Chan Chun Sing lays out benchmarks for success in public sector
Chan Chun Sing lays out benchmarks for success in public service
Recent events have called into question the integrity of the public service, and some people have asked whether it can be trusted to know its own blind spots or to take responsibility for mistakes, said Trade and Industry Minister Chan Chun Sing yesterday.
These questions go to the "heart" of what the public service stands for, Mr Chan said in a 25-minute speech, in which he also laid out his benchmarks for success in the public service.
These are the public service's ability to preempt tomorrow's challenges; its ability to continuously improve today's services; and its values of service, integrity and excellence.
Speaking at the annual Administrative Service dinner and promotion ceremony, Mr Chan also spelt out what integrity means in the public service - recognising strengths and weaknesses and acknowledging the need to do better, and taking responsibility for actions taken.
While he did not specify the events that had led to questions on the integrity of the public service, there have been a series of lapses in the public sector.
These include the SingHealth data breach in which hackers stole the personal data of 1.5 million patients, the leak of HIV patient data and the personal information of blood donors being improperly put online by an IT vendor.
Mr Chan, who is also the Minister-in-charge of the Public Service, said that for the service to check its own blind spots, the officers must never believe they have all the best ideas, all the necessary skills or that they can carry out the tasks alone.
To this end, the public service must build diverse teams for resilience, he said. "A good public service needs teams who can do policy well, have operational experience on the ground, can communicate well, and also have international exposure and perspectives.
"And this is why I ask the public service to review the way we select and develop our leaders," he told the gathering of 300 at ParkRoyal hotel in Beach Road.
During the ceremony, 13 officers were appointed into the Administrative Service and another 59 were promoted.
The minister said he was glad the Head of Civil Service, Mr Leo Yip, and the Public Service Commission are reviewing the way officers are selected and groomed.
On responsibility, he said: "When things go wrong, we are all accountable for our responsibilities and for the men and women under our charge. When things go wrong, we never blame the whole world and ask who should we punish collectively or indiscriminately."
As a political office holder, it is his job to "stand in the gap" and his duty to take the public pressure, he said.
The minister said a forward-looking public service must spend at least 20 per cent of its energies pre-empting tomorrow's challenges, besides fixing today's problems. Individuals need to learn new things and build new capabilities.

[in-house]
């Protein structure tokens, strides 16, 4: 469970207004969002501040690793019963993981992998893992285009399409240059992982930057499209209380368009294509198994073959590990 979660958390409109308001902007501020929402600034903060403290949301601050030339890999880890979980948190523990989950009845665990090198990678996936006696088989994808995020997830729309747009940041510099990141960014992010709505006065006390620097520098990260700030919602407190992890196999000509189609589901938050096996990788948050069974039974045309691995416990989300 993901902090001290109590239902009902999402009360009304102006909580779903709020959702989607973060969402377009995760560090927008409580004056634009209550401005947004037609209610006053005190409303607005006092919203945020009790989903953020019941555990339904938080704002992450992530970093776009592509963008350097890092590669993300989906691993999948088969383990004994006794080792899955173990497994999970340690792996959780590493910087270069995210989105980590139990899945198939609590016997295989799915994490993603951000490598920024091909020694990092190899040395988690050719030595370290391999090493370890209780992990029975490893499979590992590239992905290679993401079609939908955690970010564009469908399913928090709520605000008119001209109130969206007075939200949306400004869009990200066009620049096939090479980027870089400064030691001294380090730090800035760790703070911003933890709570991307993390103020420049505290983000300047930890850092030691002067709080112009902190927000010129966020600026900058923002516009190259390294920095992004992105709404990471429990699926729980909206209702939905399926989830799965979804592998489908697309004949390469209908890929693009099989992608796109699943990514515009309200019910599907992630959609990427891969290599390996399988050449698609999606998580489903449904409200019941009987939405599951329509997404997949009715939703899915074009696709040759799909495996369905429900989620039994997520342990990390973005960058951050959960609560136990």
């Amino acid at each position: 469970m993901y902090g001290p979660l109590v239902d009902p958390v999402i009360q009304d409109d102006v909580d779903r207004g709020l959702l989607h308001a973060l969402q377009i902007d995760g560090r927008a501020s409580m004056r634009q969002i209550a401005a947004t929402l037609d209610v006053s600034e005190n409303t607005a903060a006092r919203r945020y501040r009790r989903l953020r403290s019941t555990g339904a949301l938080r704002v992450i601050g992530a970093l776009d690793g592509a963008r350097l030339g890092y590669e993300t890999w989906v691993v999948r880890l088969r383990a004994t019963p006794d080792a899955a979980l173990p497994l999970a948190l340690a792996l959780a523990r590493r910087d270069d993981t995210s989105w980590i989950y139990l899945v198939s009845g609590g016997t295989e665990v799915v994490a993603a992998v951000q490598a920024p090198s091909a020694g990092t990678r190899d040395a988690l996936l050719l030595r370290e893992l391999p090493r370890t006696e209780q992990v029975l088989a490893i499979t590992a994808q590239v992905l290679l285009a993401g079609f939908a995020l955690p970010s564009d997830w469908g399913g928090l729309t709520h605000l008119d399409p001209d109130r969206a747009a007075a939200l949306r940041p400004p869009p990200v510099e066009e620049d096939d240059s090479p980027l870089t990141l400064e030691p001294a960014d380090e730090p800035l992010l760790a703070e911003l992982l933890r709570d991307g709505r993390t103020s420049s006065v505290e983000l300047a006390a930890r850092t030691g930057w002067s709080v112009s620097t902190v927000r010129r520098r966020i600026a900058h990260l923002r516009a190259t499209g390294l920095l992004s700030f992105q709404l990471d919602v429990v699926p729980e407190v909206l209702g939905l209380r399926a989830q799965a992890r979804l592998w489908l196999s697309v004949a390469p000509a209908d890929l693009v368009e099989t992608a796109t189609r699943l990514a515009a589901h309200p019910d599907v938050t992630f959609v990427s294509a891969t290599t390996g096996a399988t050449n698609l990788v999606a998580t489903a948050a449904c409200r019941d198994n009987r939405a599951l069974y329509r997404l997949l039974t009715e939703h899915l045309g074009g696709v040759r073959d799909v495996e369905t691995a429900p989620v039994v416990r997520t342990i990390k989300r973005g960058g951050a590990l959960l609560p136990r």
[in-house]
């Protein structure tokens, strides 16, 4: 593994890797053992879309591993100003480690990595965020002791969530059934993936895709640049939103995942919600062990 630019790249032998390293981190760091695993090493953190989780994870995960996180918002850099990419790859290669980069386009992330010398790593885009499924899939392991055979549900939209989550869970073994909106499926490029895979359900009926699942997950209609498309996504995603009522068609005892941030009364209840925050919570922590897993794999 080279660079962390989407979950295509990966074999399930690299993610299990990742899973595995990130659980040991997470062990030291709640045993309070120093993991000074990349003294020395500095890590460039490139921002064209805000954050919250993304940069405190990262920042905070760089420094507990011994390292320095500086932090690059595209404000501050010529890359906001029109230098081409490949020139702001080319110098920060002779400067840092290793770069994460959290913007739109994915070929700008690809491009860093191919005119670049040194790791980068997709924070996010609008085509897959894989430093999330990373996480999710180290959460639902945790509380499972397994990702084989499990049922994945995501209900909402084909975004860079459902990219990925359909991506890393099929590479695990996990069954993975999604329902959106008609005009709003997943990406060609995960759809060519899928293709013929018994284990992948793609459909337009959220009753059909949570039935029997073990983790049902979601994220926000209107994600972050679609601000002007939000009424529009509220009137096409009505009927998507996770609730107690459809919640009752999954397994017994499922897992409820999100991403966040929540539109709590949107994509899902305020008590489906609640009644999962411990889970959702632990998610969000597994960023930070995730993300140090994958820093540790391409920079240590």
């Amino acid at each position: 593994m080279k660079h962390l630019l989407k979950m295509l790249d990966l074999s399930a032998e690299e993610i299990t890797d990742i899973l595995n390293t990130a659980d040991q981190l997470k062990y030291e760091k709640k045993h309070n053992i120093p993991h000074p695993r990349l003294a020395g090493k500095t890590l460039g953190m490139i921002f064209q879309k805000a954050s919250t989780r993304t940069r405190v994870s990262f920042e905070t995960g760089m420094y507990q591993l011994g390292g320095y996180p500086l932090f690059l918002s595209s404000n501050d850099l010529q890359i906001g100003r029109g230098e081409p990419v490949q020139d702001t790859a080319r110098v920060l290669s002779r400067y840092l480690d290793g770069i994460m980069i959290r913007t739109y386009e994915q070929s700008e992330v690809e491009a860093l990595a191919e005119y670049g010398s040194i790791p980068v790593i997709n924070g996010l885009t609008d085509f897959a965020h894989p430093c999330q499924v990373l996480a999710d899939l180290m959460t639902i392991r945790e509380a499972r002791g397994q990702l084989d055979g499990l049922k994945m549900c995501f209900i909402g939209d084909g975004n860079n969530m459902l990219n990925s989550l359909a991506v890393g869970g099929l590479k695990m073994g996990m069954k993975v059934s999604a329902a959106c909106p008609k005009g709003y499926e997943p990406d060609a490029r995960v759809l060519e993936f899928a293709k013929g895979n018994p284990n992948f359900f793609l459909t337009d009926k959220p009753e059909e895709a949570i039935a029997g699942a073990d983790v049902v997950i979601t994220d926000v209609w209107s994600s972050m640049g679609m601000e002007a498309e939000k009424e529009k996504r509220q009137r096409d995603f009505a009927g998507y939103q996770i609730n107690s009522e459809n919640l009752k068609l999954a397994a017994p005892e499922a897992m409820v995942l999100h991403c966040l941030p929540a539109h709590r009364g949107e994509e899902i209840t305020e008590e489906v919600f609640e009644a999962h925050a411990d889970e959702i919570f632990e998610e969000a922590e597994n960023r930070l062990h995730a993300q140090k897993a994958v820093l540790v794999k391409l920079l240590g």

Another 20 per cent of the time should be devoted to improving the way tasks are done today, leaving 60 per cent to conscientiously execute these tasks well, he added.
Six months’ childcare subsidy for job-seeking mothers
Job-seeking mothers have more time to look for a job now, thanks to a doubling in the duration of childcare subsidy - from three months to six.
The change, introduced last month, is an example of how the public service is adjusting its policies to be more citizen-centric, said Mr Eugene Leong, chief executive of the Early Childhood Development Agency (ECDA).
The subsidy that a job-seeking mother receives is equivalent to that of a working mother: $600 a month for each child for infant care and $300 a month for each child for childcare.
Mr Leong said the change in policy gives mothers time to look for a job without having to struggle to pay childcare fees.
Non-working mothers get $150 a month for each child in infant care or childcare.
Mr Leong cited the changes as part of how the public service is re-examining its processes from citizens' perspectives to ensure that they are actually getting the support they need.
Mr Leong, 44, was one of the 59 officers whose promotions were announced at the annual Administrative Service Dinner and Promotion Ceremony held yesterday at the ParkRoyal hotel in Beach Road.
On April 1, he also took on the role of second deputy secretary at the Ministry of the Environment and Water Resources.
In an interview last Friday, Mr Leong spelt out the direction he hopes the service will take.
He cited the ECDA's KidStart scheme, which helps disadvantaged children through health, learning and developmental support.
It works with different partners - such as social service offices and family service centres - for referrals, and grassroots and community partners to find areas to hold playgroups, with parents encouraged to attend the sessions, he said.
The ECDA is working with the National Institute of Early Childhood Development (NIEC) to provide more places for potential educators.
NIEC, set up last May, plans to admit about 700 students into the inaugural cohort of its new diploma programme this year, double the total intake for such programmes in 2015. - ADRIAN LIM